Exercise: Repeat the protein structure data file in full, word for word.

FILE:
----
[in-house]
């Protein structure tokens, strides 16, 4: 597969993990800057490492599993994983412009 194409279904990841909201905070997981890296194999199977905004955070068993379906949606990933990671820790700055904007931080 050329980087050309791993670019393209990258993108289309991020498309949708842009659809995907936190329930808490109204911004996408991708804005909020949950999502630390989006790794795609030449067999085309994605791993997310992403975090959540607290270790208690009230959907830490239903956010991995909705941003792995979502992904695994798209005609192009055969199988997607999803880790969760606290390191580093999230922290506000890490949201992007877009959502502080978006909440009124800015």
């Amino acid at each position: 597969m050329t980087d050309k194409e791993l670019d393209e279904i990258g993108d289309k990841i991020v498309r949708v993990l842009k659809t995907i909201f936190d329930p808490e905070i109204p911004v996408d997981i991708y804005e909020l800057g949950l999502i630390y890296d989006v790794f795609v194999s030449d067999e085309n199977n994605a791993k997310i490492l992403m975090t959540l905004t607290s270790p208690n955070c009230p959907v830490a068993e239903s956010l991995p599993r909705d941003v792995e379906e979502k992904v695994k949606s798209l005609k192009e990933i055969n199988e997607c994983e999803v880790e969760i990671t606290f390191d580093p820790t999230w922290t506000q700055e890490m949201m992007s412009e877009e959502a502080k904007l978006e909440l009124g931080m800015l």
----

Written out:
[in-house]
């Protein structure tokens, strides 16, 4: 597969993990800057490492599993994983412009 194409279904990841909201905070997981890296194999199977905004955070068993379906949606990933990671820790700055904007931080 050329980087050309791993670019393209990258993108289309991020498309949708842009659809995907936190329930808490109204911004996408991708804005909020949950999502630390989006790794795609030449067999085309994605791993997310992403975090959540607290270790208690009230959907830490239903956010991995909705941003792995979502992904695994798209005609192009055969199988997607999803880790969760606290390191580093999230922290506000890490949201992007877009959502502080978006909440009124800015």
């Amino acid at each position: 597969m050329t980087d050309k194409e791993l670019d393209e279904i990258g993108d289309k990841i991020v498309r949708v993990l842009k659809t995907i909201f936190d329930p808490e905070i109204p911004v996408d997981i991708y804005e909020l800057g949950l999502i630390y890296d989006v790794f795609v194999s030449d067999e085309n199977n994605a791993k997310i490492l992403m975090t959540l905004t607290s270790p208690n955070c009230p959907v830490a068993e239903s956010l991995p599993r909705d941003v792995e379906e979502k992904v695994k949606s798209l005609k192009e990933i055969n199988e997607c994983e999803v880790e969760i990671t606290f390191d580093p820790t999230w922290t506000q700055e890490m949201m992007s412009e877009e959502a502080k904007l978006e909440l009124g931080m800015l």